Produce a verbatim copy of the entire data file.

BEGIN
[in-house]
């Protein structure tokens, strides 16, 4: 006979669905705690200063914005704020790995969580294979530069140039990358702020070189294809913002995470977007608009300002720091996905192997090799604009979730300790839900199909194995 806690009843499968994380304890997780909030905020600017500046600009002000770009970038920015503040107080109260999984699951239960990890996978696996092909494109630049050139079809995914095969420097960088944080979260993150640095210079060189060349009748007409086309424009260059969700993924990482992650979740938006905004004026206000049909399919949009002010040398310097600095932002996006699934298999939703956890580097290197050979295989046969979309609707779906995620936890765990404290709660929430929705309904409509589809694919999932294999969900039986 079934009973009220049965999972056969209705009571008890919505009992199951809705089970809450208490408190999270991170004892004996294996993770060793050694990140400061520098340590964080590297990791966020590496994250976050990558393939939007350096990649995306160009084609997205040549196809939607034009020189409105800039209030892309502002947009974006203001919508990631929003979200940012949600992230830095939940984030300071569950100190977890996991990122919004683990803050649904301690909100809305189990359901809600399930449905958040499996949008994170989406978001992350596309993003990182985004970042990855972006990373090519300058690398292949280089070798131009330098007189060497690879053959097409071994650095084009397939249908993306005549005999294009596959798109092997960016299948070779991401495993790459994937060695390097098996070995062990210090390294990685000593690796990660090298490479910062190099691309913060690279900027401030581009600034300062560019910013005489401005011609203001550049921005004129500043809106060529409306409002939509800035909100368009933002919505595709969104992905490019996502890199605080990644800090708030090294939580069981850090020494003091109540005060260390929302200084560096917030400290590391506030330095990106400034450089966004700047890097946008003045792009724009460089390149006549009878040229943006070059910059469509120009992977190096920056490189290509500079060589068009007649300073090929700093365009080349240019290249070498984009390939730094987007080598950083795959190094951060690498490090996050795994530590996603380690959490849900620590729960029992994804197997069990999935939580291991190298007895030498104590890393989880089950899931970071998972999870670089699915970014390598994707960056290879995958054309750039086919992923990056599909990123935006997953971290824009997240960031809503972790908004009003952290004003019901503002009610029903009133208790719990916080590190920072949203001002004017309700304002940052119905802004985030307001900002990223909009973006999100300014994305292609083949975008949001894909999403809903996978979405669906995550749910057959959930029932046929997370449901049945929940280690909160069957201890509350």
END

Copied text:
[in-house]
């Protein structure tokens, strides 16, 4: 006979669905705690200063914005704020790995969580294979530069140039990358702020070189294809913002995470977007608009300002720091996905192997090799604009979730300790839900199909194995 806690009843499968994380304890997780909030905020600017500046600009002000770009970038920015503040107080109260999984699951239960990890996978696996092909494109630049050139079809995914095969420097960088944080979260993150640095210079060189060349009748007409086309424009260059969700993924990482992650979740938006905004004026206000049909399919949009002010040398310097600095932002996006699934298999939703956890580097290197050979295989046969979309609707779906995620936890765990404290709660929430929705309904409509589809694919999932294999969900039986 079934009973009220049965999972056969209705009571008890919505009992199951809705089970809450208490408190999270991170004892004996294996993770060793050694990140400061520098340590964080590297990791966020590496994250976050990558393939939007350096990649995306160009084609997205040549196809939607034009020189409105800039209030892309502002947009974006203001919508990631929003979200940012949600992230830095939940984030300071569950100190977890996991990122919004683990803050649904301690909100809305189990359901809600399930449905958040499996949008994170989406978001992350596309993003990182985004970042990855972006990373090519300058690398292949280089070798131009330098007189060497690879053959097409071994650095084009397939249908993306005549005999294009596959798109092997960016299948070779991401495993790459994937060695390097098996070995062990210090390294990685000593690796990660090298490479910062190099691309913060690279900027401030581009600034300062560019910013005489401005011609203001550049921005004129500043809106060529409306409002939509800035909100368009933002919505595709969104992905490019996502890199605080990644800090708030090294939580069981850090020494003091109540005060260390929302200084560096917030400290590391506030330095990106400034450089966004700047890097946008003045792009724009460089390149006549009878040229943006070059910059469509120009992977190096920056490189290509500079060589068009007649300073090929700093365009080349240019290249070498984009390939730094987007080598950083795959190094951060690498490090996050795994530590996603380690959490849900620590729960029992994804197997069990999935939580291991190298007895030498104590890393989880089950899931970071998972999870670089699915970014390598994707960056290879995958054309750039086919992923990056599909990123935006997953971290824009997240960031809503972790908004009003952290004003019901503002009610029903009133208790719990916080590190920072949203001002004017309700304002940052119905802004985030307001900002990223909009973006999100300014994305292609083949975008949001894909999403809903996978979405669906995550749910057959959930029932046929997370449901049945929940280690909160069957201890509350």